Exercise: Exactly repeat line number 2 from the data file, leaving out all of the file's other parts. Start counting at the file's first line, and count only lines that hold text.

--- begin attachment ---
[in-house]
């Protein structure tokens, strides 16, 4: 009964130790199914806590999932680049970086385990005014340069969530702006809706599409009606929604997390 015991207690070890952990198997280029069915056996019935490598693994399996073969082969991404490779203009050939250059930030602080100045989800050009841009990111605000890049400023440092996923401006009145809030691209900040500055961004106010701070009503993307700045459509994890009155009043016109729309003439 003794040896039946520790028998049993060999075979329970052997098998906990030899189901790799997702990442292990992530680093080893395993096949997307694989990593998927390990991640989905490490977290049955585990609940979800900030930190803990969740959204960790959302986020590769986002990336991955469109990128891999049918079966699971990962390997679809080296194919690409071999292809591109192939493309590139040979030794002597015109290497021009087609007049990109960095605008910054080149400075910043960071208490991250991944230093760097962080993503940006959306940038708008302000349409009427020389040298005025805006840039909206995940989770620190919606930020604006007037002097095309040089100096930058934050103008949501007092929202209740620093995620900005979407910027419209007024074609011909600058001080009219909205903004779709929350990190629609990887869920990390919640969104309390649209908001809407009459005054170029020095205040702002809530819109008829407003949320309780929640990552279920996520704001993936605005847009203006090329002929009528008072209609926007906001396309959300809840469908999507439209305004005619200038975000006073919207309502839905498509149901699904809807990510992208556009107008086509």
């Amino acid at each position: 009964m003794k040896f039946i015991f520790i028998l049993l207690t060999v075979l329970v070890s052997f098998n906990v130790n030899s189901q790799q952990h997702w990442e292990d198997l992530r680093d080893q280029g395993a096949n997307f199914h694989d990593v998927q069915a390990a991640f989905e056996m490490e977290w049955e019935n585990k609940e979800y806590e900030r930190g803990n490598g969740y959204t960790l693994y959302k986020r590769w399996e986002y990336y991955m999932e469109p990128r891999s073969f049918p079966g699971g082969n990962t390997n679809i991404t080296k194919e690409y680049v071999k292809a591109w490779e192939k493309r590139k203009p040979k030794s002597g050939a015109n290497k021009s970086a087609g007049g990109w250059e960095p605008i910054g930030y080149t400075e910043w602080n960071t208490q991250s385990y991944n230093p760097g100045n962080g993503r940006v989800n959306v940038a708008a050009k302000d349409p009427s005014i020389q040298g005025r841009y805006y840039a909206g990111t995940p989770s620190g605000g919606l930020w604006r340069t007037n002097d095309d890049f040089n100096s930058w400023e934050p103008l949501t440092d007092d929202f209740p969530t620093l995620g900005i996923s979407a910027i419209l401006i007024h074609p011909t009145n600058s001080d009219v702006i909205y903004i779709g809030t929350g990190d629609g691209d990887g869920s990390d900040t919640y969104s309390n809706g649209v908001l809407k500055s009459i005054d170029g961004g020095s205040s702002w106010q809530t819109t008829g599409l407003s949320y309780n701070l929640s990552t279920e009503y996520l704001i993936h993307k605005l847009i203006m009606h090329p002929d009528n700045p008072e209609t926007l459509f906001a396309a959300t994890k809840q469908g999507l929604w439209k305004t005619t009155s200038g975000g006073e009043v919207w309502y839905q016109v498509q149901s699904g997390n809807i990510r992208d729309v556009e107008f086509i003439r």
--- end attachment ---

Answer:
């Protein structure tokens, strides 16, 4: 009964130790199914806590999932680049970086385990005014340069969530702006809706599409009606929604997390 015991207690070890952990198997280029069915056996019935490598693994399996073969082969991404490779203009050939250059930030602080100045989800050009841009990111605000890049400023440092996923401006009145809030691209900040500055961004106010701070009503993307700045459509994890009155009043016109729309003439 003794040896039946520790028998049993060999075979329970052997098998906990030899189901790799997702990442292990992530680093080893395993096949997307694989990593998927390990991640989905490490977290049955585990609940979800900030930190803990969740959204960790959302986020590769986002990336991955469109990128891999049918079966699971990962390997679809080296194919690409071999292809591109192939493309590139040979030794002597015109290497021009087609007049990109960095605008910054080149400075910043960071208490991250991944230093760097962080993503940006959306940038708008302000349409009427020389040298005025805006840039909206995940989770620190919606930020604006007037002097095309040089100096930058934050103008949501007092929202209740620093995620900005979407910027419209007024074609011909600058001080009219909205903004779709929350990190629609990887869920990390919640969104309390649209908001809407009459005054170029020095205040702002809530819109008829407003949320309780929640990552279920996520704001993936605005847009203006090329002929009528008072209609926007906001396309959300809840469908999507439209305004005619200038975000006073919207309502839905498509149901699904809807990510992208556009107008086509």